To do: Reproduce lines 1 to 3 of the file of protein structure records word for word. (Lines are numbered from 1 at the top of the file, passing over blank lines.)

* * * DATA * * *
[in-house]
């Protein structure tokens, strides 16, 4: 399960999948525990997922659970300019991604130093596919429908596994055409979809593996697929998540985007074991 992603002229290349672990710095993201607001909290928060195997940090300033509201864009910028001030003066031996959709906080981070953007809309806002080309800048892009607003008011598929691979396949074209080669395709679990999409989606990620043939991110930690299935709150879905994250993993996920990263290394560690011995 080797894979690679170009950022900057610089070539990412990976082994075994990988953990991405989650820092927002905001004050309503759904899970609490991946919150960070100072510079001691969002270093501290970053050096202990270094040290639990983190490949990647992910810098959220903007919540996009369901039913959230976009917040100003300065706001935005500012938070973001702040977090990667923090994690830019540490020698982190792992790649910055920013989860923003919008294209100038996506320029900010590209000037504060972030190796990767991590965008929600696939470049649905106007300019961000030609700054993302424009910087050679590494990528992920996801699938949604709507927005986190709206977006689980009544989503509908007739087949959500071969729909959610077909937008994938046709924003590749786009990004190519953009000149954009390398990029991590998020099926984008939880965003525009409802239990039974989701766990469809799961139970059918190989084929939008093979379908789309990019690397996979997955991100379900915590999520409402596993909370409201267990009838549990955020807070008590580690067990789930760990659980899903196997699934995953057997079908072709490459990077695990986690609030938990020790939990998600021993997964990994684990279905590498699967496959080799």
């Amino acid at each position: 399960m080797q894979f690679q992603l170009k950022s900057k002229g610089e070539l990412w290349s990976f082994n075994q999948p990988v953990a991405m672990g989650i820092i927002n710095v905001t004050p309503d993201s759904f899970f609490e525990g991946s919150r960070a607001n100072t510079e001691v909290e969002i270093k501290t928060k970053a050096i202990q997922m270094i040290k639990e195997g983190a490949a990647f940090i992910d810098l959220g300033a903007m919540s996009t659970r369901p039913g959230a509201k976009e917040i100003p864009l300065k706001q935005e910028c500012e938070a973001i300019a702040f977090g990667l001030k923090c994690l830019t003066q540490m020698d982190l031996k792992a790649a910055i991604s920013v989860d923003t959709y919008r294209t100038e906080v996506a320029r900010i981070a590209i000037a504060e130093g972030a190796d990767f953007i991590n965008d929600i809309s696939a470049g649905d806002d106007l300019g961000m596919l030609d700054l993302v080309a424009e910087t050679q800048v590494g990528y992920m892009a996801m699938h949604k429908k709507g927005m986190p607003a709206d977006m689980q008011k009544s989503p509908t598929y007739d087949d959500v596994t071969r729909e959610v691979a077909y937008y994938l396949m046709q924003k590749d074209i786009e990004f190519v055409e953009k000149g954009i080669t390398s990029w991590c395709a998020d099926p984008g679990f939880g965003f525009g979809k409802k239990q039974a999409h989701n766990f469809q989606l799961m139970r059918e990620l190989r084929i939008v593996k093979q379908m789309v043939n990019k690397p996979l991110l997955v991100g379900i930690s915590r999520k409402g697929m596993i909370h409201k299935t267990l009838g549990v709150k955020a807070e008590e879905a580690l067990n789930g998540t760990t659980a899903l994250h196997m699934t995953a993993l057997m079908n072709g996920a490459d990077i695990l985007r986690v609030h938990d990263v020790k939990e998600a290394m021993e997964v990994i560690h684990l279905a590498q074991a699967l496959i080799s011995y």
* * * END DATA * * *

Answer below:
[in-house]
């Protein structure tokens, strides 16, 4: 399960999948525990997922659970300019991604130093596919429908596994055409979809593996697929998540985007074991 992603002229290349672990710095993201607001909290928060195997940090300033509201864009910028001030003066031996959709906080981070953007809309806002080309800048892009607003008011598929691979396949074209080669395709679990999409989606990620043939991110930690299935709150879905994250993993996920990263290394560690011995 080797894979690679170009950022900057610089070539990412990976082994075994990988953990991405989650820092927002905001004050309503759904899970609490991946919150960070100072510079001691969002270093501290970053050096202990270094040290639990983190490949990647992910810098959220903007919540996009369901039913959230976009917040100003300065706001935005500012938070973001702040977090990667923090994690830019540490020698982190792992790649910055920013989860923003919008294209100038996506320029900010590209000037504060972030190796990767991590965008929600696939470049649905106007300019961000030609700054993302424009910087050679590494990528992920996801699938949604709507927005986190709206977006689980009544989503509908007739087949959500071969729909959610077909937008994938046709924003590749786009990004190519953009000149954009390398990029991590998020099926984008939880965003525009409802239990039974989701766990469809799961139970059918190989084929939008093979379908789309990019690397996979997955991100379900915590999520409402596993909370409201267990009838549990955020807070008590580690067990789930760990659980899903196997699934995953057997079908072709490459990077695990986690609030938990020790939990998600021993997964990994684990279905590498699967496959080799």
């Amino acid at each position: 399960m080797q894979f690679q992603l170009k950022s900057k002229g610089e070539l990412w290349s990976f082994n075994q999948p990988v953990a991405m672990g989650i820092i927002n710095v905001t004050p309503d993201s759904f899970f609490e525990g991946s919150r960070a607001n100072t510079e001691v909290e969002i270093k501290t928060k970053a050096i202990q997922m270094i040290k639990e195997g983190a490949a990647f940090i992910d810098l959220g300033a903007m919540s996009t659970r369901p039913g959230a509201k976009e917040i100003p864009l300065k706001q935005e910028c500012e938070a973001i300019a702040f977090g990667l001030k923090c994690l830019t003066q540490m020698d982190l031996k792992a790649a910055i991604s920013v989860d923003t959709y919008r294209t100038e906080v996506a320029r900010i981070a590209i000037a504060e130093g972030a190796d990767f953007i991590n965008d929600i809309s696939a470049g649905d806002d106007l300019g961000m596919l030609d700054l993302v080309a424009e910087t050679q800048v590494g990528y992920m892009a996801m699938h949604k429908k709507g927005m986190p607003a709206d977006m689980q008011k009544s989503p509908t598929y007739d087949d959500v596994t071969r729909e959610v691979a077909y937008y994938l396949m046709q924003k590749d074209i786009e990004f190519v055409e953009k000149g954009i080669t390398s990029w991590c395709a998020d099926p984008g679990f939880g965003f525009g979809k409802k239990q039974a999409h989701n766990f469809q989606l799961m139970r059918e990620l190989r084929i939008v593996k093979q379908m789309v043939n990019k690397p996979l991110l997955v991100g379900i930690s915590r999520k409402g697929m596993i909370h409201k299935t267990l009838g549990v709150k955020a807070e008590e879905a580690l067990n789930g998540t760990t659980a899903l994250h196997m699934t995953a993993l057997m079908n072709g996920a490459d990077i695990l985007r986690v609030h938990d990263v020790k939990e998600a290394m021993e997964v990994i560690h684990l279905a590498q074991a699967l496959i080799s011995y």